Having you been hiding a particular “big” sin or maybe a foolish “little” sin…not wanting to deal with it or even admit to it? Several months have passed; the guilt is beginning to fade…Then there is a knock at the door and your friend and spiritual mentor is standing at the door saying, ”We need to talk.”
This is the setting for Psalm 51.
For the choir director. A Psalm of David, when Nathan the prophet came to him, after he had gone in to Bathsheba.
King David decided not to lead his army in battle but stay in Jerusalem. One day, as evening came, David got out of bed to walk around the roof of his palace. He saw a beautiful woman bathing…he inquired about her…he sent men to take her and bring her to him. Then, discovering the woman was with child and her husband was away serving in the army, David began to plan how to cover up his sin. Plan A – bring the husband home. But he would not sleep in the comfort of his home, when his troops were still at battle. Plan B – send a letter with the husband for the army commander.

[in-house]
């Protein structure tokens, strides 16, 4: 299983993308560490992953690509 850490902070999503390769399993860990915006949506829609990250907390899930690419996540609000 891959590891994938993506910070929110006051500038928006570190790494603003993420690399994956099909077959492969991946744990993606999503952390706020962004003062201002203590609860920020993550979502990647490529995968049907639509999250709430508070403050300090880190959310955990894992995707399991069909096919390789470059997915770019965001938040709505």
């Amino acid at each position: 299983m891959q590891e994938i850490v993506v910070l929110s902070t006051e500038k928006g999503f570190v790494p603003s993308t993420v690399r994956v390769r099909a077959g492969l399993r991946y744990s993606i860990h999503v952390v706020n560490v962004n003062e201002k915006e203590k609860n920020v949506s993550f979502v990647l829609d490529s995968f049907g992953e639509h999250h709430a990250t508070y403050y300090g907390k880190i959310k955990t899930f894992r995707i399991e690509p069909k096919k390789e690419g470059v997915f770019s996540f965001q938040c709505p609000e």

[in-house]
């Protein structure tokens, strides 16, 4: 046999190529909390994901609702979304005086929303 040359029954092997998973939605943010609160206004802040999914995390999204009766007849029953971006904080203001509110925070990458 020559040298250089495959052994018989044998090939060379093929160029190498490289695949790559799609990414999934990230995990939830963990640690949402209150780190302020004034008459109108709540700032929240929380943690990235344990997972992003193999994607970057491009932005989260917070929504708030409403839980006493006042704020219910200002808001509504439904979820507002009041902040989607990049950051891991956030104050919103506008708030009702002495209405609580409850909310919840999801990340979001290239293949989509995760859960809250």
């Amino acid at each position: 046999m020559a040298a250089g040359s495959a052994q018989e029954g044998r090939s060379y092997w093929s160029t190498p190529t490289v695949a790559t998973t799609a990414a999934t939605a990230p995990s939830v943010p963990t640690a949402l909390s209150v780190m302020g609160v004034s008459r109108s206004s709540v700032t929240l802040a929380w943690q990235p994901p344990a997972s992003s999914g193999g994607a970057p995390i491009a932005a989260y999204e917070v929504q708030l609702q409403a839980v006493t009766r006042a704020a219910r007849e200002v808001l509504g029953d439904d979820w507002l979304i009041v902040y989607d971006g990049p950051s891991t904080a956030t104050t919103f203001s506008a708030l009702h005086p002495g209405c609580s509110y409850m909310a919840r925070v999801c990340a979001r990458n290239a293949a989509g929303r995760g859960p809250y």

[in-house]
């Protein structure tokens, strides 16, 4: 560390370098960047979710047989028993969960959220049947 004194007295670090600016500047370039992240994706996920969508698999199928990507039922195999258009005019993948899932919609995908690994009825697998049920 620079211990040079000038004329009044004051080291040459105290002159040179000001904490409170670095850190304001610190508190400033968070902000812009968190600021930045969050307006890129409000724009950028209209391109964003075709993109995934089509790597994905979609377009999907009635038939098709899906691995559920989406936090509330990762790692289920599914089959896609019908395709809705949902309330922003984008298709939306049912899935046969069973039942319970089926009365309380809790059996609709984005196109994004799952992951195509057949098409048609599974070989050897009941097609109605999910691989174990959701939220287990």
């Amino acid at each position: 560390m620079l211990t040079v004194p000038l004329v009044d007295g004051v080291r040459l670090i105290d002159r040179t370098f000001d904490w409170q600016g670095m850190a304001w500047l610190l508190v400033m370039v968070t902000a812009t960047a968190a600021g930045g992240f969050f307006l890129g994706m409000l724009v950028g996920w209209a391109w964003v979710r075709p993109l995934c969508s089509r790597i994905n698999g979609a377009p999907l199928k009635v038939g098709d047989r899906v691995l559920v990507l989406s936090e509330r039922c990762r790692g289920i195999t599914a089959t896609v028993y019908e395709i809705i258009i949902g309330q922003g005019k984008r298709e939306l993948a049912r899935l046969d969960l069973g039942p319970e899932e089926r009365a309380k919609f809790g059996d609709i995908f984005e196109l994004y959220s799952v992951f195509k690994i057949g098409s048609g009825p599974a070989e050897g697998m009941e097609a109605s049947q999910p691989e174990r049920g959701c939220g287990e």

“Place Uriah in the front line of the fiercest battle and withdraw from him, so that he may be struck down and die.” (2 Samuel 11:15)
Plan B complete. The husband was now out of the way, David was free to marry the woman. He thought all was well; his sin dealt with and no one would know…until the Lord sent Nathan to speak to him.
Nathan told David a compelling analogy, and the very public consequences of his private sinful actions. Only then did David confess and pray for God’s grace. This psalm seems to come out of that time of mourning and petition to God. (Full story in 2 Samuel chapters 11 and 12.)
David, a man after God’s own heart, (1 Sam 13:14, Acts 13:22) was blind to his sin or just in denial of it. It took being confronted for him to see the truth and repent.
What about you…has God placed a “Nathan” in your life? Are you listening? Are you willing to confess and repent? Or are you still denying your sin or trying to shift blame to another?
The way of a fool is right in his own eyes,
But a wise man is he who listens to counsel.
He whose ear listens to the life-giving reproof
Will dwell among the wise.
He who neglects discipline despises himself,
But he who listens to reproof acquires understanding.